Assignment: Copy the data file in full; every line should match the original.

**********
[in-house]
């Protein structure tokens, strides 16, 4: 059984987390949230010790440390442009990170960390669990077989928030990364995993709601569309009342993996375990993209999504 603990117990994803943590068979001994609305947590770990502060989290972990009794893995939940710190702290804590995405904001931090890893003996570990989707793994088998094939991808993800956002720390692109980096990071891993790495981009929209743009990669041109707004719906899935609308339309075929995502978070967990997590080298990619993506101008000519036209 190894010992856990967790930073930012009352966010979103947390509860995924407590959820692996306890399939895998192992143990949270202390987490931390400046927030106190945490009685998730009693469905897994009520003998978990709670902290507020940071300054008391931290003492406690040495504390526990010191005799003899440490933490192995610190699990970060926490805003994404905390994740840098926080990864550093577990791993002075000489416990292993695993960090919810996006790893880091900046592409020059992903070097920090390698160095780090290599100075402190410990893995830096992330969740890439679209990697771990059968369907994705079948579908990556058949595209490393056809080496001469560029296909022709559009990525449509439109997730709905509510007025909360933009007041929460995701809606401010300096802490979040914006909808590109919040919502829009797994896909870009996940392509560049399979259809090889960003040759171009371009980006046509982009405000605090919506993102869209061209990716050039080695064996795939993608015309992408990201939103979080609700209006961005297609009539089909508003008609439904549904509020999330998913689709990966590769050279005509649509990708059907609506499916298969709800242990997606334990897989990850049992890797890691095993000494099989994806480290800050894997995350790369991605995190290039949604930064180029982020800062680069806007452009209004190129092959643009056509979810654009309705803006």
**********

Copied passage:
[in-house]
């Protein structure tokens, strides 16, 4: 059984987390949230010790440390442009990170960390669990077989928030990364995993709601569309009342993996375990993209999504 603990117990994803943590068979001994609305947590770990502060989290972990009794893995939940710190702290804590995405904001931090890893003996570990989707793994088998094939991808993800956002720390692109980096990071891993790495981009929209743009990669041109707004719906899935609308339309075929995502978070967990997590080298990619993506101008000519036209 190894010992856990967790930073930012009352966010979103947390509860995924407590959820692996306890399939895998192992143990949270202390987490931390400046927030106190945490009685998730009693469905897994009520003998978990709670902290507020940071300054008391931290003492406690040495504390526990010191005799003899440490933490192995610190699990970060926490805003994404905390994740840098926080990864550093577990791993002075000489416990292993695993960090919810996006790893880091900046592409020059992903070097920090390698160095780090290599100075402190410990893995830096992330969740890439679209990697771990059968369907994705079948579908990556058949595209490393056809080496001469560029296909022709559009990525449509439109997730709905509510007025909360933009007041929460995701809606401010300096802490979040914006909808590109919040919502829009797994896909870009996940392509560049399979259809090889960003040759171009371009980006046509982009405000605090919506993102869209061209990716050039080695064996795939993608015309992408990201939103979080609700209006961005297609009539089909508003008609439904549904509020999330998913689709990966590769050279005509649509990708059907609506499916298969709800242990997606334990897989990850049992890797890691095993000494099989994806480290800050894997995350790369991605995190290039949604930064180029982020800062680069806007452009209004190129092959643009056509979810654009309705803006």